PSHE (Including Relationships Education and Health Education)
The national curriculum states that ‘all schools should make provision for personal, social, health and economic education (PSHE), drawing on good practice'. PSHE education contributes to schools' statutory duties outlined in the Education Act 2002 and the Academies Act 2010 to provide a balanced and broadly-based curriculum and is essential to Ofsted judgements in relation to personal development, behaviour, welfare and safeguarding.
‘PSHE education is a school subject through which pupils develop the knowledge, skills and attributes they need to keep themselves healthy and safe, and prepared for life and work. Well-delivered PSHE programmes have an impact on both academic and non-academic outcomes for pupils, particularly the most vulnerable and disadvantaged.’ PSHE Association
From 2020, most of the PSHE education will be compulsory
Under the 2017 Children and Social Work Act, the government has committed to compulsory ‘Relationships Education’ in all primary schools; and compulsory ‘Health Education’ from key stage 1–4.
PSHE education makes a major contribution to schools fulfilling this duty.
Schools also have duties in relation to promoting pupil wellbeing and pupil safeguarding (Children Act 2004) and community cohesion (Education Act 2006). Paragraph 41 of statutory guidance on Keeping Children Safe in Education, the Department for Education states that 'schools should consider how children may be taught about safeguarding, including online, through teaching and learning opportunities. This may include covering relevant issues through PSHE…'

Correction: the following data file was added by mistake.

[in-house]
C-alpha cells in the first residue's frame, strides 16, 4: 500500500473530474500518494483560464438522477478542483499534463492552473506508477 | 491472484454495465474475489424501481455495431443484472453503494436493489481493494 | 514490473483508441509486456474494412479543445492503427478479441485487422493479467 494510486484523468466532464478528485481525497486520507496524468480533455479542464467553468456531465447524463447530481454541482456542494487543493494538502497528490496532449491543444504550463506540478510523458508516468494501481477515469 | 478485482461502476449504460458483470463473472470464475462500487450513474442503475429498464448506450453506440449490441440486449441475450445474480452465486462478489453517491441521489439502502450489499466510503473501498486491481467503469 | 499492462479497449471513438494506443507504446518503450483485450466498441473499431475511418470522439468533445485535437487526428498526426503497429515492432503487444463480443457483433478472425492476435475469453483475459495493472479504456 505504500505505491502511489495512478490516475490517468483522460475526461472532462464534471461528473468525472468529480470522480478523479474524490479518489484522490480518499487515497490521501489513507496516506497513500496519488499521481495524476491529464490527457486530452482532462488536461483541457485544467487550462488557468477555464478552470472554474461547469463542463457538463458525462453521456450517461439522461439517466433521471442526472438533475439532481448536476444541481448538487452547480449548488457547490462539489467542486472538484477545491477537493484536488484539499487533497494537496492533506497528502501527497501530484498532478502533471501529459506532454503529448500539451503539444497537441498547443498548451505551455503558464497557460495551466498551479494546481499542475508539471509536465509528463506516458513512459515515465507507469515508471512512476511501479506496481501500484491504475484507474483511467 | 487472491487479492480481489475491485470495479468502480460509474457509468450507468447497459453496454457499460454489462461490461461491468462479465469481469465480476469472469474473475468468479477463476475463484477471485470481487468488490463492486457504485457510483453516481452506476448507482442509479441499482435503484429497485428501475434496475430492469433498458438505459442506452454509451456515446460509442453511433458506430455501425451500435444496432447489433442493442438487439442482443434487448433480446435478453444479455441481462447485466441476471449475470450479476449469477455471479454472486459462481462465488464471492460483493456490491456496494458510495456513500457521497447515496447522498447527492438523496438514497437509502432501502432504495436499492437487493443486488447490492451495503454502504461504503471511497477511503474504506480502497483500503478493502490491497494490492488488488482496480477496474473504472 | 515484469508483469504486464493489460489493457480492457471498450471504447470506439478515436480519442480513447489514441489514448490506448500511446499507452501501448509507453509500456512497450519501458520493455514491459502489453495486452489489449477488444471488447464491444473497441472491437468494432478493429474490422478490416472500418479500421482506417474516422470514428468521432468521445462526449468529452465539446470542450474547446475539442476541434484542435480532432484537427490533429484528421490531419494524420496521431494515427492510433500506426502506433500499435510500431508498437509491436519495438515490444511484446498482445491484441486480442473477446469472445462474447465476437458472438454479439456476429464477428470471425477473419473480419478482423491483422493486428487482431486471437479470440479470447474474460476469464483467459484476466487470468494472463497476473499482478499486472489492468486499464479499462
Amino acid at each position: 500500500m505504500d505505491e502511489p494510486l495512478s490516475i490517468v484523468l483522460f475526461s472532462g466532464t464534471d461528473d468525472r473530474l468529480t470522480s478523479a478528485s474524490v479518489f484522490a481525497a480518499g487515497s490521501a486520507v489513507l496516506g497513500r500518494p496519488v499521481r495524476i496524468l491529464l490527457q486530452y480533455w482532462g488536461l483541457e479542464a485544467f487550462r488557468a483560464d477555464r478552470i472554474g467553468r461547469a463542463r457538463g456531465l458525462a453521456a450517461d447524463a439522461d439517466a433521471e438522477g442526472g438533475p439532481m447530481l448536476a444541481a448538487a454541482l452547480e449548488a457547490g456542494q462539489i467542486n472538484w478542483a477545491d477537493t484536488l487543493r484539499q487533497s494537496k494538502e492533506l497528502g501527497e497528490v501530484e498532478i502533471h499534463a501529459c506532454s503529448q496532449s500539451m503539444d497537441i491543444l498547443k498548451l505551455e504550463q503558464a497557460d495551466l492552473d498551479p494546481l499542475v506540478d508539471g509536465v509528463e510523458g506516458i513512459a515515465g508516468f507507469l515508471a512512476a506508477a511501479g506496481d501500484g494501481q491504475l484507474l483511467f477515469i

The Equality Act 2010 also places duties on schools not just to address prejudice-based bullying but also to help to prevent it happening, and in doing so to keep protected characteristic groups safe. PSHE education, with its focus on identity and equality, can help schools to fulfil this duty.
Maintained schools have further statutory duties to:
In preparation for statutory changes to the curriculum of Relationships, Sex and Health Education (RSHE) in September 2020, we have drafted a new policy and put together a new scheme of work
We have taken a long time to put these plans together and we haven’t taken the decisions to introduce certain things at particular year groups lightly. We have put together a scheme of work that not only meets the legal requirements but is also one that we as professional educators are happy with and we hope that we can work with you, the parents and carers, to make it great.
Your views on the policy and schemes of work matter and we would like you to be involved in the consultation process.
Once you have had the opportunity to read the policy, schemes of work and other useful documents, that you can find on the PSHE pages of our website. You can take part in our feedback process by completing a short survey.
Parents will receive a link to the survey separately.
We will review your feedback and use it to help plan our way forward. We will continue to keep parents and carers informed.
RSHE parent consultation survey
Thank you to all of the parents who contributed and shared their views by completing the survey. The results have now been analysed and we have, in consultation with governors, used those findings to make a few amendments to our PSHE programme.